My Literate Parents

According to UNESCO (United Nations Educational, Scientific and Cultural Organization), there are relatively 750 million adults who are considered illiterate around the world. Many adults are unable to answer the question that UNESCO uses to collect their data. The question is, “Can you read and write a simple sentence?” The UN aims to ensure that all youth and most adults are able to achieve components of literacy as part of their 2030 Sustainable Development Goals.

In light of International Literacy Day on today, September 8th, this is a message to my immigrant parents, and many others, who left their homeland in order to pursue the best for their future. Personally, my father left his country to ensure that his future children receive a better education than the ones they had back home. Although the education system is problematic, he didn’t know that when he came. Therefore I am grateful for his sacrifice and his learning experience in the immersion of the English culture.

 

Dear Mama and Papa,

Thank you. Thank you for the long and hard nights that you worked and continue to work. It wasn’t easy leaving everything behind and starting fresh and learning a new language, especially English. English is known to be one of the most complicated languages to learn considering all the different aspects that go into it, particularly the word order.

I know it isn’t easy learning the language. Every day you encounter a new grammar aspect that revolves around it. You still can’t spell certain words properly or even say them, but you try.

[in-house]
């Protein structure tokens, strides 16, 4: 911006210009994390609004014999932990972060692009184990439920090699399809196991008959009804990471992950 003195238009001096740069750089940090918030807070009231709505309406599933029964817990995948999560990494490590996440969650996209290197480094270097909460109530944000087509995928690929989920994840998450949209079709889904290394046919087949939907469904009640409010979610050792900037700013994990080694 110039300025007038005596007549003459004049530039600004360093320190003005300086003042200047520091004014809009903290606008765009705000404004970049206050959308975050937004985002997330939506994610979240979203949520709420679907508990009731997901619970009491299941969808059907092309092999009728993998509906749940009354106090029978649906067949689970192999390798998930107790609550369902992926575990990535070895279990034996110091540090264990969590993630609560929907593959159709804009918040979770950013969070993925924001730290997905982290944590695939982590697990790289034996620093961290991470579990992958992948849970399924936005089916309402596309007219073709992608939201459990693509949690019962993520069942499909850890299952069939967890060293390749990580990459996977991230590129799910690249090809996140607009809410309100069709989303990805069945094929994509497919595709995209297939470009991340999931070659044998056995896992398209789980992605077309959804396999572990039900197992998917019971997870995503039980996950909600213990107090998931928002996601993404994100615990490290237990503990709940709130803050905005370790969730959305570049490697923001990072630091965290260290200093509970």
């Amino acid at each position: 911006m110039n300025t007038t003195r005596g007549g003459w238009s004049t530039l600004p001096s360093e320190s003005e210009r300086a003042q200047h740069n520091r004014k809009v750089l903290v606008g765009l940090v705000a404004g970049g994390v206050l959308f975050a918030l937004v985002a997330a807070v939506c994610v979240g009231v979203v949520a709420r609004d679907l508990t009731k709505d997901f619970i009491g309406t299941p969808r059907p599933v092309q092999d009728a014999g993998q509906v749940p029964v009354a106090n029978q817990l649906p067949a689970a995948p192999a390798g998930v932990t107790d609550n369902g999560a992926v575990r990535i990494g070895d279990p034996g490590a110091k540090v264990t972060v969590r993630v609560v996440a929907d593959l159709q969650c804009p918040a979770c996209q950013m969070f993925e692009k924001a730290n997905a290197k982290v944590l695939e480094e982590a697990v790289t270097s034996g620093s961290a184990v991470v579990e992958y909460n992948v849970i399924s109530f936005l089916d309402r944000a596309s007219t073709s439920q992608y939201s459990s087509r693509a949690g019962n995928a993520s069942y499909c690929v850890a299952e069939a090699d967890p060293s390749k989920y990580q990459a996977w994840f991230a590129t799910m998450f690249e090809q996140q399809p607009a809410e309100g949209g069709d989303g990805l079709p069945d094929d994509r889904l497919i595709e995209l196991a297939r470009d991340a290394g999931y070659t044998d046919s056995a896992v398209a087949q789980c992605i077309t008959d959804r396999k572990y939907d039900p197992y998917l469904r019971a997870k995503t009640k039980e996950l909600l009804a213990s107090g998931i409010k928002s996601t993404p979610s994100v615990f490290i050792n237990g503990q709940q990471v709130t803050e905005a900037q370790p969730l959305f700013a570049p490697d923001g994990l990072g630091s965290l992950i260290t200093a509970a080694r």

For example, c’s become k’s like America becomes Amerikkka. Every syllable is pronounced. For instance, Georgia is essentially pronounced as George-ee-a. You still mess up on the pronouns, even though you don’t mean to.

I know you both have a beautiful grasp of your native language Urdu, but converting it isn’t so easy. I am so proud of you for learning the things you have. You effortlessly read/write your way through phrases on the computer and speak the words that I have grown up to learn in the school with that thick Pakistani accent. Both of you laugh at the way I speak your native language considering that I’m so “Americanized” and that everything around us is only English related, therefore, we can rarely practice our mother tongue. The relationship we have works both ways; you learn my language, I learn yours, and together we have a compromise of code-switching between the two. The world yells at immigrants to learn the language, but how come they never learn ours and give you credit for learning? The journey you and many others have gone through to come to this point and the small things you are continuing to learn are accomplishments that deserve more recognition as opposed to ignorance. So for International Literacy day, I want to celebrate you and many others who share the same story as yours.

Your beta,  

Syedha Noreenia